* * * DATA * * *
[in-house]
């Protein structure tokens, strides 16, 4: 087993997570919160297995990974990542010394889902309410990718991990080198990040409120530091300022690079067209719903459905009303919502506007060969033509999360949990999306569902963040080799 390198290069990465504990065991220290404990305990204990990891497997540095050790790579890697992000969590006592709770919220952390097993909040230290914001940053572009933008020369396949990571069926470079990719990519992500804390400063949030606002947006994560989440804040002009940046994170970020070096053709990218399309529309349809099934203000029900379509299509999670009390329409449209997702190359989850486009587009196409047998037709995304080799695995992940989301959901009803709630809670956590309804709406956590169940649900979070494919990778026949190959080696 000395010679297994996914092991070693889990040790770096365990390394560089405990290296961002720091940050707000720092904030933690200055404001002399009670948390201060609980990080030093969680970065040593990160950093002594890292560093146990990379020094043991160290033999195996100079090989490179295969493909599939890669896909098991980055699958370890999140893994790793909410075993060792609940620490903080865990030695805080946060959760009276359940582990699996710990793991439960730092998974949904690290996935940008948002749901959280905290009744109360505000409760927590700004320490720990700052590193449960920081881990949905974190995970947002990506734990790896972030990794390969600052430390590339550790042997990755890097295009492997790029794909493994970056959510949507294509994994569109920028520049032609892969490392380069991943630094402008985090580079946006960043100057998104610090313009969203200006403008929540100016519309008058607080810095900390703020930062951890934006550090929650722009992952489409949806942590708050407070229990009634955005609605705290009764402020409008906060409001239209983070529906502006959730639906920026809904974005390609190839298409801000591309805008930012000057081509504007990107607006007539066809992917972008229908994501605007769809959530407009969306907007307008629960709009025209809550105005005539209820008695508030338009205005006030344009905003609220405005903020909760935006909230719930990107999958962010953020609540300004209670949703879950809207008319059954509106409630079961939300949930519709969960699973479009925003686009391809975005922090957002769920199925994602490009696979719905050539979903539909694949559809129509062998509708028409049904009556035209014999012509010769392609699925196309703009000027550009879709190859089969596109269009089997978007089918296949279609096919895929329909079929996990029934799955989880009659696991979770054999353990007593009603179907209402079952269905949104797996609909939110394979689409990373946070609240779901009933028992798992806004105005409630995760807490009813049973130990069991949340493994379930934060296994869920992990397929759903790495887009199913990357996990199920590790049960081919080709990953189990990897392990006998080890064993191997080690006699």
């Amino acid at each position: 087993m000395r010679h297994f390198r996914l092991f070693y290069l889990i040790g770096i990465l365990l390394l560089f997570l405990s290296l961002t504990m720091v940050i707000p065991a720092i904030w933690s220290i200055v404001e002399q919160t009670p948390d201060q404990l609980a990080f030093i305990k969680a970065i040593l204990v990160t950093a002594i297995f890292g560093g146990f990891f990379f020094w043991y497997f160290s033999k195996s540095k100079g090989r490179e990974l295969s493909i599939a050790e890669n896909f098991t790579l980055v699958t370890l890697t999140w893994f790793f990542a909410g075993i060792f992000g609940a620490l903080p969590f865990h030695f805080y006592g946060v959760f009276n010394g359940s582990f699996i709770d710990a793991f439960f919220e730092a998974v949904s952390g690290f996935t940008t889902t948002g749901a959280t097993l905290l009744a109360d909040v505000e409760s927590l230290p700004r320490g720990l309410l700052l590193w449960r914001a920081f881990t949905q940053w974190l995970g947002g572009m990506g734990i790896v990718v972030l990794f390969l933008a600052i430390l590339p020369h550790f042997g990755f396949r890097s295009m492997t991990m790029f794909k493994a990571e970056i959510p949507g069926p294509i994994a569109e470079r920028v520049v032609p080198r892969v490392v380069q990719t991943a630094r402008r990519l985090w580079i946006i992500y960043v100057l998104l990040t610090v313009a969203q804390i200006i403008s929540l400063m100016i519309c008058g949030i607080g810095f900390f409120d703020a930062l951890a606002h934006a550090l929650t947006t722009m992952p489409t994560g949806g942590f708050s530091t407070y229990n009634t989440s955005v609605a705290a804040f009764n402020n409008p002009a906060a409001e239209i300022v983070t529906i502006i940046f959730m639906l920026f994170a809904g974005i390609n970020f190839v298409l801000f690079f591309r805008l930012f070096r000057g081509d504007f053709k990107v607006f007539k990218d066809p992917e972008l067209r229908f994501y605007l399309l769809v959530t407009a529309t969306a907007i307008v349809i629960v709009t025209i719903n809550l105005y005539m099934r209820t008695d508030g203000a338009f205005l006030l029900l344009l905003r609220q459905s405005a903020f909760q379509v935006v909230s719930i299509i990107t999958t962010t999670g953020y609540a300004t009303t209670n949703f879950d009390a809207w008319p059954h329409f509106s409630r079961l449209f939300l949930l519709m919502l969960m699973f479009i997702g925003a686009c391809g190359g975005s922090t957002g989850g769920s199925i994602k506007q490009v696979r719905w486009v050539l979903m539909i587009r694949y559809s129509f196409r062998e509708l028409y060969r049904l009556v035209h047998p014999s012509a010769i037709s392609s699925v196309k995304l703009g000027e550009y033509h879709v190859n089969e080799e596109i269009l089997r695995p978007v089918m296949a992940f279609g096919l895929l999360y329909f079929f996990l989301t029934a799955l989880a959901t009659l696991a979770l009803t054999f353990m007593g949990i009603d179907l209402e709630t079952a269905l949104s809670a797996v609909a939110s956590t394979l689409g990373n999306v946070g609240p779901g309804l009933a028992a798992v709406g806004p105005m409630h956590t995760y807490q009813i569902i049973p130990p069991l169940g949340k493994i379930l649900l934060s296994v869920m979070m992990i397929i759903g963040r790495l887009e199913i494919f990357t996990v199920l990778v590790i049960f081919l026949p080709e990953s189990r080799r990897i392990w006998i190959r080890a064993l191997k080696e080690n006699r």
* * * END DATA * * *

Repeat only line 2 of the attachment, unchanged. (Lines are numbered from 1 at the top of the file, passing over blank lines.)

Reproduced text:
């Protein structure tokens, strides 16, 4: 087993997570919160297995990974990542010394889902309410990718991990080198990040409120530091300022690079067209719903459905009303919502506007060969033509999360949990999306569902963040080799 390198290069990465504990065991220290404990305990204990990891497997540095050790790579890697992000969590006592709770919220952390097993909040230290914001940053572009933008020369396949990571069926470079990719990519992500804390400063949030606002947006994560989440804040002009940046994170970020070096053709990218399309529309349809099934203000029900379509299509999670009390329409449209997702190359989850486009587009196409047998037709995304080799695995992940989301959901009803709630809670956590309804709406956590169940649900979070494919990778026949190959080696 000395010679297994996914092991070693889990040790770096365990390394560089405990290296961002720091940050707000720092904030933690200055404001002399009670948390201060609980990080030093969680970065040593990160950093002594890292560093146990990379020094043991160290033999195996100079090989490179295969493909599939890669896909098991980055699958370890999140893994790793909410075993060792609940620490903080865990030695805080946060959760009276359940582990699996710990793991439960730092998974949904690290996935940008948002749901959280905290009744109360505000409760927590700004320490720990700052590193449960920081881990949905974190995970947002990506734990790896972030990794390969600052430390590339550790042997990755890097295009492997790029794909493994970056959510949507294509994994569109920028520049032609892969490392380069991943630094402008985090580079946006960043100057998104610090313009969203200006403008929540100016519309008058607080810095900390703020930062951890934006550090929650722009992952489409949806942590708050407070229990009634955005609605705290009764402020409008906060409001239209983070529906502006959730639906920026809904974005390609190839298409801000591309805008930012000057081509504007990107607006007539066809992917972008229908994501605007769809959530407009969306907007307008629960709009025209809550105005005539209820008695508030338009205005006030344009905003609220405005903020909760935006909230719930990107999958962010953020609540300004209670949703879950809207008319059954509106409630079961939300949930519709969960699973479009925003686009391809975005922090957002769920199925994602490009696979719905050539979903539909694949559809129509062998509708028409049904009556035209014999012509010769392609699925196309703009000027550009879709190859089969596109269009089997978007089918296949279609096919895929329909079929996990029934799955989880009659696991979770054999353990007593009603179907209402079952269905949104797996609909939110394979689409990373946070609240779901009933028992798992806004105005409630995760807490009813049973130990069991949340493994379930934060296994869920992990397929759903790495887009199913990357996990199920590790049960081919080709990953189990990897392990006998080890064993191997080690006699």